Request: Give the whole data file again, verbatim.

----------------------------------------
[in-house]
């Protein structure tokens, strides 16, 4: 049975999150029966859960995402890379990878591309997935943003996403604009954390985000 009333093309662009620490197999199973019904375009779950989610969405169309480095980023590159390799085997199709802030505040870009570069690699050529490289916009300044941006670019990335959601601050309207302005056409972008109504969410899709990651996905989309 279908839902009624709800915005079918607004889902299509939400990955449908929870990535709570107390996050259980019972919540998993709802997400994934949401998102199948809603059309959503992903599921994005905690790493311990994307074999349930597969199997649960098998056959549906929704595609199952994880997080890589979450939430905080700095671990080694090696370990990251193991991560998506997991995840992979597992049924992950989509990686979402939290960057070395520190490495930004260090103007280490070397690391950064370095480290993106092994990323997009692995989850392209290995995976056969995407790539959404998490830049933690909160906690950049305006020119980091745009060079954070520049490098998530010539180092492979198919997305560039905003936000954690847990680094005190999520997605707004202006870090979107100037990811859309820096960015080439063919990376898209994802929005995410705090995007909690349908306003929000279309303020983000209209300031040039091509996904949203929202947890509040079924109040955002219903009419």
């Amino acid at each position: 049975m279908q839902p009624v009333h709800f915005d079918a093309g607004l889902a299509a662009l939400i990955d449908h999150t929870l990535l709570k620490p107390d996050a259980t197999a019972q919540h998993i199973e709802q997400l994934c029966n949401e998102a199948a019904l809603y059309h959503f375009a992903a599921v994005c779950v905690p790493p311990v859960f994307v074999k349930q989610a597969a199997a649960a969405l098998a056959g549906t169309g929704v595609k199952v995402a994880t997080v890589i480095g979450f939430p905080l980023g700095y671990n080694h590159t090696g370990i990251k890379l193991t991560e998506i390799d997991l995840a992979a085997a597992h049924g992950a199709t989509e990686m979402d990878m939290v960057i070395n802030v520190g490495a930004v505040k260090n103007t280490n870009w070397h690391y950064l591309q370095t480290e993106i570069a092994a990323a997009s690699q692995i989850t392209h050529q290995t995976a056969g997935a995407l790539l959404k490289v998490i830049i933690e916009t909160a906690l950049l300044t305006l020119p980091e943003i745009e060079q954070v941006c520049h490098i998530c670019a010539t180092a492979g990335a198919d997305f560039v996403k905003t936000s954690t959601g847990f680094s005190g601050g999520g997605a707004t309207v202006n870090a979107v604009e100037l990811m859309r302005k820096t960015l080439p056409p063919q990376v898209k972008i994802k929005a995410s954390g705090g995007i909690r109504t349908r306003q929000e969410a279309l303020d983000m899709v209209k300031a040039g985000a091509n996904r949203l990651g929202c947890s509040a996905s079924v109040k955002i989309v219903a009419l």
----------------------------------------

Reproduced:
[in-house]
């Protein structure tokens, strides 16, 4: 049975999150029966859960995402890379990878591309997935943003996403604009954390985000 009333093309662009620490197999199973019904375009779950989610969405169309480095980023590159390799085997199709802030505040870009570069690699050529490289916009300044941006670019990335959601601050309207302005056409972008109504969410899709990651996905989309 279908839902009624709800915005079918607004889902299509939400990955449908929870990535709570107390996050259980019972919540998993709802997400994934949401998102199948809603059309959503992903599921994005905690790493311990994307074999349930597969199997649960098998056959549906929704595609199952994880997080890589979450939430905080700095671990080694090696370990990251193991991560998506997991995840992979597992049924992950989509990686979402939290960057070395520190490495930004260090103007280490070397690391950064370095480290993106092994990323997009692995989850392209290995995976056969995407790539959404998490830049933690909160906690950049305006020119980091745009060079954070520049490098998530010539180092492979198919997305560039905003936000954690847990680094005190999520997605707004202006870090979107100037990811859309820096960015080439063919990376898209994802929005995410705090995007909690349908306003929000279309303020983000209209300031040039091509996904949203929202947890509040079924109040955002219903009419």
């Amino acid at each position: 049975m279908q839902p009624v009333h709800f915005d079918a093309g607004l889902a299509a662009l939400i990955d449908h999150t929870l990535l709570k620490p107390d996050a259980t197999a019972q919540h998993i199973e709802q997400l994934c029966n949401e998102a199948a019904l809603y059309h959503f375009a992903a599921v994005c779950v905690p790493p311990v859960f994307v074999k349930q989610a597969a199997a649960a969405l098998a056959g549906t169309g929704v595609k199952v995402a994880t997080v890589i480095g979450f939430p905080l980023g700095y671990n080694h590159t090696g370990i990251k890379l193991t991560e998506i390799d997991l995840a992979a085997a597992h049924g992950a199709t989509e990686m979402d990878m939290v960057i070395n802030v520190g490495a930004v505040k260090n103007t280490n870009w070397h690391y950064l591309q370095t480290e993106i570069a092994a990323a997009s690699q692995i989850t392209h050529q290995t995976a056969g997935a995407l790539l959404k490289v998490i830049i933690e916009t909160a906690l950049l300044t305006l020119p980091e943003i745009e060079q954070v941006c520049h490098i998530c670019a010539t180092a492979g990335a198919d997305f560039v996403k905003t936000s954690t959601g847990f680094s005190g601050g999520g997605a707004t309207v202006n870090a979107v604009e100037l990811m859309r302005k820096t960015l080439p056409p063919q990376v898209k972008i994802k929005a995410s954390g705090g995007i909690r109504t349908r306003q929000e969410a279309l303020d983000m899709v209209k300031a040039g985000a091509n996904r949203l990651g929202c947890s509040a996905s079924v109040k955002i989309v219903a009419l």